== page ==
Saturday, December 22, 2007

The Ghost Town Of Llano California, Or, The Perils Of Unrestrained Idealism

Most ghost towns are the result of capitalism at work. But Llano, CA is the result of taking Karl Marx seriously. It's located on California state highway 138 about 20 miles east of Palmdale; it can also be reached by taking the highway 138 exit off Interstate 15 north of San Bernardino.

Llano was founded in 1915 by Job Harriman, a prominent Los Angeles lawyer and avowed socialist. He acquired the land for Llano with the intent of proving the socialist model of living was viable. Residents purchased "shares" of Llano and were paid $4 per day for their labor; however, transactions between residents were on paper instead of in cash. In very short order, the residents had opened a hotel, a library, a printing shop, a community dining hall, and housing (including barracks-style accommodations for unmarried residents). To feed the residents and generate income from the outside world, land was farmed, a dairy was established, and a steam laundry, a cannery, a rug-making plant, and a soap factory were opened. There were also team sports and dances for the residents.

The most impressive ruins at Llano are of the hotel. Here you can see the support pillars and the fireplace/chimney in the middle:

There are no complete structures still standing at Llano, although there are numerous walls , as the two photos below illustrate:

You can find some interesting building foundations at Llano. The one below is not residential, but I'm stumped as to what it was. Note the "partitions" at the right:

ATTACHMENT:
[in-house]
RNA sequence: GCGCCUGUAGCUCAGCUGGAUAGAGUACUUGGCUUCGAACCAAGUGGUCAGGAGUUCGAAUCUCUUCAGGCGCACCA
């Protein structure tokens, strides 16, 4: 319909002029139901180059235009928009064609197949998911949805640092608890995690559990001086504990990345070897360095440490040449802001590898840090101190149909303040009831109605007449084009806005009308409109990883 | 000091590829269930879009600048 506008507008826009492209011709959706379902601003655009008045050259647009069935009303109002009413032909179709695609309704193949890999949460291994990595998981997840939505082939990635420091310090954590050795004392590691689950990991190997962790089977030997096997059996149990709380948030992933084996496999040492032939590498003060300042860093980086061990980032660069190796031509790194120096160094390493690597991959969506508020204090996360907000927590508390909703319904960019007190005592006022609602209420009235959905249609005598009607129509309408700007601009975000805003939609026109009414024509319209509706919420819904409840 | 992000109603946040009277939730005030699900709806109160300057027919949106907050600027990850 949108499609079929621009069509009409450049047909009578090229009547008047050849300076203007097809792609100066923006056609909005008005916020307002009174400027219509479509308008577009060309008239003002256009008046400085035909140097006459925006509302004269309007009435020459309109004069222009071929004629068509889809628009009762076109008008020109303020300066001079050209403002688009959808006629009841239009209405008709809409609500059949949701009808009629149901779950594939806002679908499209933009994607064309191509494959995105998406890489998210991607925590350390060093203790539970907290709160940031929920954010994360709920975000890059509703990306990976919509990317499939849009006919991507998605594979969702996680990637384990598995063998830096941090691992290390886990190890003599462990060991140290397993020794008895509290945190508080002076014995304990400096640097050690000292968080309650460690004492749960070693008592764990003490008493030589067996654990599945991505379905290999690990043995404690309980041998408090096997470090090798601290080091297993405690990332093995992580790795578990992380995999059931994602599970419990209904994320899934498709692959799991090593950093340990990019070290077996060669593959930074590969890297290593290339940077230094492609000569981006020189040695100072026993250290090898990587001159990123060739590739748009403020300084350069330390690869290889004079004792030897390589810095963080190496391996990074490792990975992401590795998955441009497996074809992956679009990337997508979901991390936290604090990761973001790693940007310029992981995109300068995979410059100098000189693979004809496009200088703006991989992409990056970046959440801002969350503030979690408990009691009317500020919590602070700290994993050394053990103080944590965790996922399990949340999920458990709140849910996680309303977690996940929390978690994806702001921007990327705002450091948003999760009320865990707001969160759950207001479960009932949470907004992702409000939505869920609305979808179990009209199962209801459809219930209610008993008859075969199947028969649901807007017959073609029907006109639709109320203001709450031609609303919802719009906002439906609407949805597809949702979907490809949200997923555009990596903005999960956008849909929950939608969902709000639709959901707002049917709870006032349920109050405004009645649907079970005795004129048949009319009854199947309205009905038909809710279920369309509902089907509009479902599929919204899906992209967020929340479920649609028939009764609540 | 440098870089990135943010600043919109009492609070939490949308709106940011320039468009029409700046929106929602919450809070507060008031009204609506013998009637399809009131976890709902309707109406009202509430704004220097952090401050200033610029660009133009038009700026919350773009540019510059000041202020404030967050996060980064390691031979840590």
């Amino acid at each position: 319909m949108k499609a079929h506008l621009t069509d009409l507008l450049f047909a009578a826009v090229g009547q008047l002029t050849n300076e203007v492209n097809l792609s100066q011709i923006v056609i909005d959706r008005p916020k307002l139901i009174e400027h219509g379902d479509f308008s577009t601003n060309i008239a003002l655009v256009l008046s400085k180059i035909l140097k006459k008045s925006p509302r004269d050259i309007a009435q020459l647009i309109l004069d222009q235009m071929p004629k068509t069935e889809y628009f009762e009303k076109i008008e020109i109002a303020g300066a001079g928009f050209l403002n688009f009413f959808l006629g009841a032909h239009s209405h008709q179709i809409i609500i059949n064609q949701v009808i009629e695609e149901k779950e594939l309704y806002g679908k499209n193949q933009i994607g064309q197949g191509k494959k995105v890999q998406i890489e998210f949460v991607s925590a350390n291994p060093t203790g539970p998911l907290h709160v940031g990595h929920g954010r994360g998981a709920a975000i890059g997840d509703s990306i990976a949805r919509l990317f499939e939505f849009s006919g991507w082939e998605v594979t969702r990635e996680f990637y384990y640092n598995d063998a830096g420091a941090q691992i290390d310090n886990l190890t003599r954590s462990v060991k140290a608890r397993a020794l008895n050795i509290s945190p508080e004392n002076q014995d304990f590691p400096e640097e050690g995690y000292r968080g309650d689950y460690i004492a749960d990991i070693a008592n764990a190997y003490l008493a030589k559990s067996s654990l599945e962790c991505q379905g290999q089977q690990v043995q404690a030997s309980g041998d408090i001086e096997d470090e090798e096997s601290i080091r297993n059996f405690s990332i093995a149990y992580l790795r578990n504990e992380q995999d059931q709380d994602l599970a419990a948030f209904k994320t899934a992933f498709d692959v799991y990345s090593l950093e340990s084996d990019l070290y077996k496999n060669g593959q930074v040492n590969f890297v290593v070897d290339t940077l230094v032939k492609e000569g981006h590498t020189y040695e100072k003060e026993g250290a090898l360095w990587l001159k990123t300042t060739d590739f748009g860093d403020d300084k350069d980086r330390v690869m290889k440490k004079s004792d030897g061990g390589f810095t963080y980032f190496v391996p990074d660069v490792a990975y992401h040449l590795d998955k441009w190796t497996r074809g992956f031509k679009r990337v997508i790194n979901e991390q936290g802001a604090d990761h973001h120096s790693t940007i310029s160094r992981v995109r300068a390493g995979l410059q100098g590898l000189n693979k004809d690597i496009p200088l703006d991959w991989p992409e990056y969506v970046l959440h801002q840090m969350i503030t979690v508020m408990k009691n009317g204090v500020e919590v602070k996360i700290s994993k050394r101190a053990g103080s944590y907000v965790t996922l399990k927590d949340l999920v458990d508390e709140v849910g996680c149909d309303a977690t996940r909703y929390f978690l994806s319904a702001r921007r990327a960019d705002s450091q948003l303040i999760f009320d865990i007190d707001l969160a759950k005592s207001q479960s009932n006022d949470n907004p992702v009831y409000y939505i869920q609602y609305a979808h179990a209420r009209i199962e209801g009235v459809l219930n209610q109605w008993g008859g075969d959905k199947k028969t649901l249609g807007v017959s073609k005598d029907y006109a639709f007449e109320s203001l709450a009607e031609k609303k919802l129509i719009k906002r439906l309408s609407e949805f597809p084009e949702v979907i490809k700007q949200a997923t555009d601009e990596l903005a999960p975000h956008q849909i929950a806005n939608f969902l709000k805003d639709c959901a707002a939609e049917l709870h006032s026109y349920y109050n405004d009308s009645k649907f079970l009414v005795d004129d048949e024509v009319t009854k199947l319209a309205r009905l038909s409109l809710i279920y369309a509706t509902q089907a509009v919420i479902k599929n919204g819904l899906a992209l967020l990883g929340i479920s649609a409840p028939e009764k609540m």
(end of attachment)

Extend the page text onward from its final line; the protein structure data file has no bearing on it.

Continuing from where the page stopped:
Today's lefties are really into being environmentally conscious, but that wasn't the case at Llano. The area is littered with rusting cans, bottles, and other waste. (But remember-----today's trash is tomorrow's historical artifacts, so don't use trash cans and ensure employment for future archaeologists!)

Llano was faced with a host of problems, such as a lack of enough water for farming. But the biggest obstacle was human nature. I located an article in the May, 1963 issue of Desert magazine that had an interview with Tony Vacik, who lived in Llano. "Some people will just not cooperate," he said. "Fourteen comrades would be assigned to a project, and probably four of them would do all the work." In other words, the residents of Llano figured out something in 1917 that the leaders of the USSR wouldn't find out until 1991, namely that socialism can never work because it is contrary to the harsh realities of human nature.

By 1917, Harriman abandoned the Llano experiment but not his faith in socialism. He bought land in Louisiana and established Newllano, supposedly an improved model drawing upon the lessons of the failure of Llano. Newllano lasted until 1920, when a dispirited Harriman admitted defeat and returned to Los Angeles. Newllano morphed into New Llano, LA, and still is around today as a typical, for-profit community.